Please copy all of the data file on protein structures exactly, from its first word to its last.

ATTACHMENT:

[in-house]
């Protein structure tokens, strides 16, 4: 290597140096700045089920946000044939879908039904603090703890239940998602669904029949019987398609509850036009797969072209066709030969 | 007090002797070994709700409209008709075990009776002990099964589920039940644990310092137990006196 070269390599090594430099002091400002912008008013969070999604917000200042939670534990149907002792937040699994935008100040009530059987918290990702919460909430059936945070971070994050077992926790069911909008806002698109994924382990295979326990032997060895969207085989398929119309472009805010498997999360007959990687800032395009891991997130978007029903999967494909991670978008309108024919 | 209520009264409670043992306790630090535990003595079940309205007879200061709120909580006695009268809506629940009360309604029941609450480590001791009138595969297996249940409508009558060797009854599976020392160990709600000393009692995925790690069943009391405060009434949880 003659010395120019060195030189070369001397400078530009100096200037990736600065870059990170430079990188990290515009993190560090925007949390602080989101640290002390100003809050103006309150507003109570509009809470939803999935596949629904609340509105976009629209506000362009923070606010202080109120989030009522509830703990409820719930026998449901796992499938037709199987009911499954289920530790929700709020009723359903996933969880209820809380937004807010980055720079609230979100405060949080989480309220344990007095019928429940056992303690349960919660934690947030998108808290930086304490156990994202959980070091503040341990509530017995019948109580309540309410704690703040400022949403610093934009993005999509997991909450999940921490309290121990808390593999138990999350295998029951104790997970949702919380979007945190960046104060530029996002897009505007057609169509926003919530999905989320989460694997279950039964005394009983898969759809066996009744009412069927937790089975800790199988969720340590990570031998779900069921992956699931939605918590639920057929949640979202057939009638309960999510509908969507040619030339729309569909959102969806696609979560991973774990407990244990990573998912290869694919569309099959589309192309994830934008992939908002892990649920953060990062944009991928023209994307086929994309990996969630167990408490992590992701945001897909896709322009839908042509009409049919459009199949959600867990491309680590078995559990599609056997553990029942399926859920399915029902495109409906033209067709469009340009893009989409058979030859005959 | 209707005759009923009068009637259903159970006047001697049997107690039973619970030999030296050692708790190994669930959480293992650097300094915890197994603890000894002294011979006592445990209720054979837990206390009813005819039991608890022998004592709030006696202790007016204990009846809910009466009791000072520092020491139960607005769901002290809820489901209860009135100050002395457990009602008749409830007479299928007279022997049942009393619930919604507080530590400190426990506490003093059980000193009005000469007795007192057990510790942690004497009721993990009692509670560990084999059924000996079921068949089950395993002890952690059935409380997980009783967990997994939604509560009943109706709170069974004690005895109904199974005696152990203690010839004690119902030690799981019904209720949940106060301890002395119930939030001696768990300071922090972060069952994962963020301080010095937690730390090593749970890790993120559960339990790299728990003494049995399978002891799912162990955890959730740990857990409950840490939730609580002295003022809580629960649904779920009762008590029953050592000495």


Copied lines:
[in-house]
């Protein structure tokens, strides 16, 4: 290597140096700045089920946000044939879908039904603090703890239940998602669904029949019987398609509850036009797969072209066709030969 | 007090002797070994709700409209008709075990009776002990099964589920039940644990310092137990006196 070269390599090594430099002091400002912008008013969070999604917000200042939670534990149907002792937040699994935008100040009530059987918290990702919460909430059936945070971070994050077992926790069911909008806002698109994924382990295979326990032997060895969207085989398929119309472009805010498997999360007959990687800032395009891991997130978007029903999967494909991670978008309108024919 | 209520009264409670043992306790630090535990003595079940309205007879200061709120909580006695009268809506629940009360309604029941609450480590001791009138595969297996249940409508009558060797009854599976020392160990709600000393009692995925790690069943009391405060009434949880 003659010395120019060195030189070369001397400078530009100096200037990736600065870059990170430079990188990290515009993190560090925007949390602080989101640290002390100003809050103006309150507003109570509009809470939803999935596949629904609340509105976009629209506000362009923070606010202080109120989030009522509830703990409820719930026998449901796992499938037709199987009911499954289920530790929700709020009723359903996933969880209820809380937004807010980055720079609230979100405060949080989480309220344990007095019928429940056992303690349960919660934690947030998108808290930086304490156990994202959980070091503040341990509530017995019948109580309540309410704690703040400022949403610093934009993005999509997991909450999940921490309290121990808390593999138990999350295998029951104790997970949702919380979007945190960046104060530029996002897009505007057609169509926003919530999905989320989460694997279950039964005394009983898969759809066996009744009412069927937790089975800790199988969720340590990570031998779900069921992956699931939605918590639920057929949640979202057939009638309960999510509908969507040619030339729309569909959102969806696609979560991973774990407990244990990573998912290869694919569309099959589309192309994830934008992939908002892990649920953060990062944009991928023209994307086929994309990996969630167990408490992590992701945001897909896709322009839908042509009409049919459009199949959600867990491309680590078995559990599609056997553990029942399926859920399915029902495109409906033209067709469009340009893009989409058979030859005959 | 209707005759009923009068009637259903159970006047001697049997107690039973619970030999030296050692708790190994669930959480293992650097300094915890197994603890000894002294011979006592445990209720054979837990206390009813005819039991608890022998004592709030006696202790007016204990009846809910009466009791000072520092020491139960607005769901002290809820489901209860009135100050002395457990009602008749409830007479299928007279022997049942009393619930919604507080530590400190426990506490003093059980000193009005000469007795007192057990510790942690004497009721993990009692509670560990084999059924000996079921068949089950395993002890952690059935409380997980009783967990997994939604509560009943109706709170069974004690005895109904199974005696152990203690010839004690119902030690799981019904209720949940106060301890002395119930939030001696768990300071922090972060069952994962963020301080010095937690730390090593749970890790993120559960339990790299728990003494049995399978002891799912162990955890959730740990857990409950840490939730609580002295003022809580629960649904779920009762008590029953050592000495």